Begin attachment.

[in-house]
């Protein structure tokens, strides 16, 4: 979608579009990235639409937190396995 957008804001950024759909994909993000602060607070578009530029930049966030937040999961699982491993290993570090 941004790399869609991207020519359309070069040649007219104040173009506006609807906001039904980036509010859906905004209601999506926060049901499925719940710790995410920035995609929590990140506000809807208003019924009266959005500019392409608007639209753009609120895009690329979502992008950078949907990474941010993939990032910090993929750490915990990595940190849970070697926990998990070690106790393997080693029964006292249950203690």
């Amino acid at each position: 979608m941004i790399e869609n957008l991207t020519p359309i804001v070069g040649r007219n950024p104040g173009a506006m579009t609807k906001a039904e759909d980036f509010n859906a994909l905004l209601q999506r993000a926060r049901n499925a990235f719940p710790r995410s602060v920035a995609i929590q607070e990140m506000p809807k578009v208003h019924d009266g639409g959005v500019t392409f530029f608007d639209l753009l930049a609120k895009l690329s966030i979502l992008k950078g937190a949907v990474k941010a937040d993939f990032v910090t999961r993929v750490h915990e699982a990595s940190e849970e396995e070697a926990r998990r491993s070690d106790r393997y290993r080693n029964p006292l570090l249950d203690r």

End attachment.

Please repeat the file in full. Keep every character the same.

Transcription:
[in-house]
């Protein structure tokens, strides 16, 4: 979608579009990235639409937190396995 957008804001950024759909994909993000602060607070578009530029930049966030937040999961699982491993290993570090 941004790399869609991207020519359309070069040649007219104040173009506006609807906001039904980036509010859906905004209601999506926060049901499925719940710790995410920035995609929590990140506000809807208003019924009266959005500019392409608007639209753009609120895009690329979502992008950078949907990474941010993939990032910090993929750490915990990595940190849970070697926990998990070690106790393997080693029964006292249950203690």
């Amino acid at each position: 979608m941004i790399e869609n957008l991207t020519p359309i804001v070069g040649r007219n950024p104040g173009a506006m579009t609807k906001a039904e759909d980036f509010n859906a994909l905004l209601q999506r993000a926060r049901n499925a990235f719940p710790r995410s602060v920035a995609i929590q607070e990140m506000p809807k578009v208003h019924d009266g639409g959005v500019t392409f530029f608007d639209l753009l930049a609120k895009l690329s966030i979502l992008k950078g937190a949907v990474k941010a937040d993939f990032v910090t999961r993929v750490h915990e699982a990595s940190e849970e396995e070697a926990r998990r491993s070690d106790r393997y290993r080693n029964p006292l570090l249950d203690r």